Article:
One thing is clear, however: Consumers are extremely confused about organic and “natural” labels on foods, too often believing that “natural” claims imply the absence of pesticides and genetically engineered organisms. Recent public opinion poll results, conducted by various research firms, confirm this growing problem. Read Full Article »

Cornucopia Institute Elects New Leadership

Wednesday, April 16th, 2014

The Cornucopia Institute has elected new leadership following the annual meeting of the organization’s board of directors.  The Cornucopia Institute, a tax-exempt nonprofit, is a national organization focused on agricultural research and education.  The organization acts as a governmental and corporate watchdog on organic food and farming issues.

Cornucopia board members Dave Minar, Kevin
Engelbert, Helen Kees and Roger Featherstone
weigh issues at the 2014 annual meeting.

Wisconsin organic beef and fresh-market produce farmer Helen Kees was elected board president at Cornucopia’s March 22 meeting in St. Paul, MN.  Kees, a third generation farmer, with her husband Bob and daughter Chris, holds the distinction of being Wisconsin’s first certified organic beef producer.  She and her family direct market vegetables and beef (to retailers and at local farmers markets) as well as wholesale to the Organic Valley Cooperative.

New York organic dairy farmer Kevin Engelbert was elected Cornucopia board vice president.  Engelbert, along with his wife Lisa and family, was the nation’s first certified organic dairy farmer.  Their family farm additionally produces a wide variety of organic cheeses, veal, beef, pork, pasture, hay, corn, soybeans, and vegetables.  Engelbert, a fifth generation farmer, is a former member of the National Organic Standards Board (NOSB), the 15-member panel that determines what materials are allowed for use in organic food and farming and advises the USDA Secretary of Agriculture on organic policy matters.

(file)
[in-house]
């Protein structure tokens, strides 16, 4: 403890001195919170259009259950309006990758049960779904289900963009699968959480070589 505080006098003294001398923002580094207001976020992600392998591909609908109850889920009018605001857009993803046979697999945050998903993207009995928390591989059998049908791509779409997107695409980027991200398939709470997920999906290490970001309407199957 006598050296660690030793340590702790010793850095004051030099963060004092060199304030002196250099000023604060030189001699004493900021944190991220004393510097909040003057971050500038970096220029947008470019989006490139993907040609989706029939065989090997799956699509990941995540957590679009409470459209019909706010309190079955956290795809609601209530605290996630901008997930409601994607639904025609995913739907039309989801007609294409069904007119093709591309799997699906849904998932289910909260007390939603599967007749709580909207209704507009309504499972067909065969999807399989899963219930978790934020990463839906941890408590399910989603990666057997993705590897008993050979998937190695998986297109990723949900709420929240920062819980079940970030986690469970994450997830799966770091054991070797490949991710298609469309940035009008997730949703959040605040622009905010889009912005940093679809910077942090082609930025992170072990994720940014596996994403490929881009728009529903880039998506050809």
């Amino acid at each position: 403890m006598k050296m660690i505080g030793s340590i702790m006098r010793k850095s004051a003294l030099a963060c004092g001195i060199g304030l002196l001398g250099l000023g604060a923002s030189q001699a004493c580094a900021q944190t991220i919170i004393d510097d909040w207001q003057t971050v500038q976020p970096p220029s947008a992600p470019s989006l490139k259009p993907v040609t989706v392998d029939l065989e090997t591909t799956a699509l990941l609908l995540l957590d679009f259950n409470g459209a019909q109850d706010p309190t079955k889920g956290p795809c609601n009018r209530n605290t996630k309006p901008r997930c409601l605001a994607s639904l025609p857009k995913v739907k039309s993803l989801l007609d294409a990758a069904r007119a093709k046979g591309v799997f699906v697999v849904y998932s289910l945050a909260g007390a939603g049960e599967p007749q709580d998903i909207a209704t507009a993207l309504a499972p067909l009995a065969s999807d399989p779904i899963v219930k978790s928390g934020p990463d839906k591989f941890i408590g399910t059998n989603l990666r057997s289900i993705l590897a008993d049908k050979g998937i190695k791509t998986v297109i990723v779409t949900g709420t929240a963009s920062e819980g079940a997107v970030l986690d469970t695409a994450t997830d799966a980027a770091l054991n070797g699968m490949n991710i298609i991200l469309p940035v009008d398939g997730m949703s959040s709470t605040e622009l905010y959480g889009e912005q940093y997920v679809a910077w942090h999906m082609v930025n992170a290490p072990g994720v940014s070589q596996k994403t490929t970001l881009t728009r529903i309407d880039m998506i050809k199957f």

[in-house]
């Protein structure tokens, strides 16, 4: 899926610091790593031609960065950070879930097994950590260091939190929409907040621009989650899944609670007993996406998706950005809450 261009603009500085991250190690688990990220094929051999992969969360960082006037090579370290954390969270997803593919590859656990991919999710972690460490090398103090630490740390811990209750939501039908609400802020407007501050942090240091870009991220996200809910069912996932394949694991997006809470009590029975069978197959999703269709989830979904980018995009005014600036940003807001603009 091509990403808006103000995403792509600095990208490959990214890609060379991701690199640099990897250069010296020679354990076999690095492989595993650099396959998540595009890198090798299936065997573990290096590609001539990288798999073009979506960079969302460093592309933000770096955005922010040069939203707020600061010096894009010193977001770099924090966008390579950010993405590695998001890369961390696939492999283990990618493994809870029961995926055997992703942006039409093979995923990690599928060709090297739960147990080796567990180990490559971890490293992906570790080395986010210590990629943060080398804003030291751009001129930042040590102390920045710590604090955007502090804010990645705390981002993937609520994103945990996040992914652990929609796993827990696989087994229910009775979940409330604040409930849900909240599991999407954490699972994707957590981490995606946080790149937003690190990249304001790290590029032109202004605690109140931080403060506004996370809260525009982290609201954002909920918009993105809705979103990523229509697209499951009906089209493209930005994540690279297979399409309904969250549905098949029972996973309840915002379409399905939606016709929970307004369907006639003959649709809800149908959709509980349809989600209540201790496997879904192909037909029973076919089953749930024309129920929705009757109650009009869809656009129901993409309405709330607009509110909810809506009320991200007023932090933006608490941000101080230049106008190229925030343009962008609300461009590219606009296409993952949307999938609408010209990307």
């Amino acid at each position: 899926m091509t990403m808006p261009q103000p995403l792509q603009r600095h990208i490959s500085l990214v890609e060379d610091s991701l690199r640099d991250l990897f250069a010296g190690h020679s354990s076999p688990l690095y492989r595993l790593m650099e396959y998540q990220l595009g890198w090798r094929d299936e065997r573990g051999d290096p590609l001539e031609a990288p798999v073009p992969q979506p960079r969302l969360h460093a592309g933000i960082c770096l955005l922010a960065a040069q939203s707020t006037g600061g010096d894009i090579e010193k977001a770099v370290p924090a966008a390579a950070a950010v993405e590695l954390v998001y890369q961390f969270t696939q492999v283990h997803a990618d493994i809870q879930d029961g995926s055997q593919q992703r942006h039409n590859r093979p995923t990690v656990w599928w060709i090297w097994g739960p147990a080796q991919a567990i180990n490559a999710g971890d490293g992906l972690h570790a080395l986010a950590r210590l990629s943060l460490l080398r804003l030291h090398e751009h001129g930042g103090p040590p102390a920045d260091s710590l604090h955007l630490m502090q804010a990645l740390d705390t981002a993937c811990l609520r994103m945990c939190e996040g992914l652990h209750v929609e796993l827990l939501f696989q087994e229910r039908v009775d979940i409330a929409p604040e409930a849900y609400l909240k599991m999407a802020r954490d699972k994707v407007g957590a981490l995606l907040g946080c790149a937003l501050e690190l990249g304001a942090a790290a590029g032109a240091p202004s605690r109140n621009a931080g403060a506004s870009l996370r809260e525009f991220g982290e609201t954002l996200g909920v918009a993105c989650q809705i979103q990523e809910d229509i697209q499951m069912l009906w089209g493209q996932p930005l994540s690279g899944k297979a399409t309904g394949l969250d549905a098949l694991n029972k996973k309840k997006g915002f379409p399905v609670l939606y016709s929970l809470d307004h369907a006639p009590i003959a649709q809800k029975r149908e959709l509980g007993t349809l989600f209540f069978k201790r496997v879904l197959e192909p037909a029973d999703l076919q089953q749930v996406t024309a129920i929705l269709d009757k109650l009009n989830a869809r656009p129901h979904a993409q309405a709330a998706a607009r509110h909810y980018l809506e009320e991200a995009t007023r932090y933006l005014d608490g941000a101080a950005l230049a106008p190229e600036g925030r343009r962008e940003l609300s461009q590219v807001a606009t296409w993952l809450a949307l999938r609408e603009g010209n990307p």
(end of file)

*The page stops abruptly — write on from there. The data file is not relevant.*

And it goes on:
In addition, Dr. Barry Flamm was elected to Cornucopia’s board of directors.  Flamm, who had been a member of Cornucopia’s policy advisory panel, is the immediate past chair of the NOSB with his term concluding in 2012.  He operates a certified organic sweet cherry orchard in Montana.  Flamm previously served on the Montana Governor’s Council helping develop the Montana Department of Agriculture Organic Certification Program, and he was a founder and vice chair of the Montana Organic Association.

Roger Featherstone was re-elected as treasurer of the Cornucopia board.  The long-time environmental activist grew up on a small family dairy farm in Wisconsin that has been continuously operated by his family since 1847.  He currently lives in Tucson, Arizona, and is the director of the Arizona Mining Reform Coalition.